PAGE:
The CultureMap office took its first small steps toward turning the office into a recycling mecca back in April, and the result was truly pitiful. (It involved a Snuggie re-purposed over a metal table frame).
Now that we're settled into our new digs on the north side of downtown, we've set up a less-elaborate, more-efficient system for sorting, but we've got a long way to go.
The City of Houston must have sensed our inner-office quibbles and those occurring elsewhere in the city, and decided to help the concerned few convert the masses to a greener way of office living. Laura Spanjian, head of the mayor's office of sustainability, launched The Green Office Challenge this week, a year-long initiative aimed at property owners and tenants in six of Houston's management districts. The program provides workshops and other resources to make workplaces greener — including a low-interest energy-efficient loan program for smaller projects. (Think bike racks and office vegetable gardens).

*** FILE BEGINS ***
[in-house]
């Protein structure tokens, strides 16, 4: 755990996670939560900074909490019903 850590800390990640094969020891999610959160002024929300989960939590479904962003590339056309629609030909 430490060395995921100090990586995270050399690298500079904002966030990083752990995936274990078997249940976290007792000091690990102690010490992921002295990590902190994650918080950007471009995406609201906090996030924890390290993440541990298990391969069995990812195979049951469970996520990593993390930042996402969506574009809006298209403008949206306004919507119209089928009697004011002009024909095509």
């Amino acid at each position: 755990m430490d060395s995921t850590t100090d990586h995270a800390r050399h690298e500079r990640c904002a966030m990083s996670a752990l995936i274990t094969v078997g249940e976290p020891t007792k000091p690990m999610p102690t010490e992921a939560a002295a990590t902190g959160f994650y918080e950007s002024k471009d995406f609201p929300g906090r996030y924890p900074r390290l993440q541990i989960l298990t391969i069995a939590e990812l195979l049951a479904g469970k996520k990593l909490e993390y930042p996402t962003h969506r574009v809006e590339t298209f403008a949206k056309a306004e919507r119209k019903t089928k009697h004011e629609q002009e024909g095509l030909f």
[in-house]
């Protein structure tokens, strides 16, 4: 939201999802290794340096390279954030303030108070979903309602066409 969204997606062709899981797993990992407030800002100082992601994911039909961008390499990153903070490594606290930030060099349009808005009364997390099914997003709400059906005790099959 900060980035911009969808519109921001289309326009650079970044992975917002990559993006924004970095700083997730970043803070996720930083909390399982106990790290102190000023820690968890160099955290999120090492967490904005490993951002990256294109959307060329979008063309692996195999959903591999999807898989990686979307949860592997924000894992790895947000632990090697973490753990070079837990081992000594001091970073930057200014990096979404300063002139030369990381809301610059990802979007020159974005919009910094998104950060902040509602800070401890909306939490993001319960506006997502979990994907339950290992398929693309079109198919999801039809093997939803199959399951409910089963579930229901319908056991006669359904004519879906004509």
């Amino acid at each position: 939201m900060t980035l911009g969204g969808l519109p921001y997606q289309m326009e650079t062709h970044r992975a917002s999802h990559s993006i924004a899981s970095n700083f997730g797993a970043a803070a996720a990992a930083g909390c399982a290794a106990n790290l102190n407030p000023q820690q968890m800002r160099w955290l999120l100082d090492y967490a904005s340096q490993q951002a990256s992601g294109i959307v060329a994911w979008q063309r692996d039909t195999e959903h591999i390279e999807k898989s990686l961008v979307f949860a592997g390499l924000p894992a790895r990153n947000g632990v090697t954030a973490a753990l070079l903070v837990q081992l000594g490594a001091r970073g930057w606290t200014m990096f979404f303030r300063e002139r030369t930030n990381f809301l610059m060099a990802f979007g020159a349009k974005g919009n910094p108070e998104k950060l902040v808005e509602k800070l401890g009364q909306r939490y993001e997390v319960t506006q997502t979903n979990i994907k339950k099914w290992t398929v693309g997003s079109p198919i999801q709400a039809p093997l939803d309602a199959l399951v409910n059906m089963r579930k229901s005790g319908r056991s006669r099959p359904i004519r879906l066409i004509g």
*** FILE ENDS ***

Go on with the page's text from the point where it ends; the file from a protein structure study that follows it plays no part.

The goal is for participants to reduce their energy use, water use and waste while encouraging employees to pick up on the small stuff like carpooling and recycling. In return, those who make the most significant strides will be recognized publicly by the mayor's office — and we all know that green publicity is good publicity.
The press conference at Hermann Square also gave partners a chance to talk about their own green initiatives. METRO plans to begin buying 100 electric-hybrid buses a year, adding to the 300 currently running and eventually replacing the entire fleet. Greenstar, a national recycling service provider, announced that it's made investments toward Spanjian's dream of single-stream recycling and will bring the service to office challenge participants.
We just installed a new, über-efficient lighting system ourselves (OK, CultureMap president Nic Phillips installed it — himself). What will you do to get involved?
Offices have until October 15 to sign up, which is when the program begins. It will culminate with an awards ceremony in October 2011.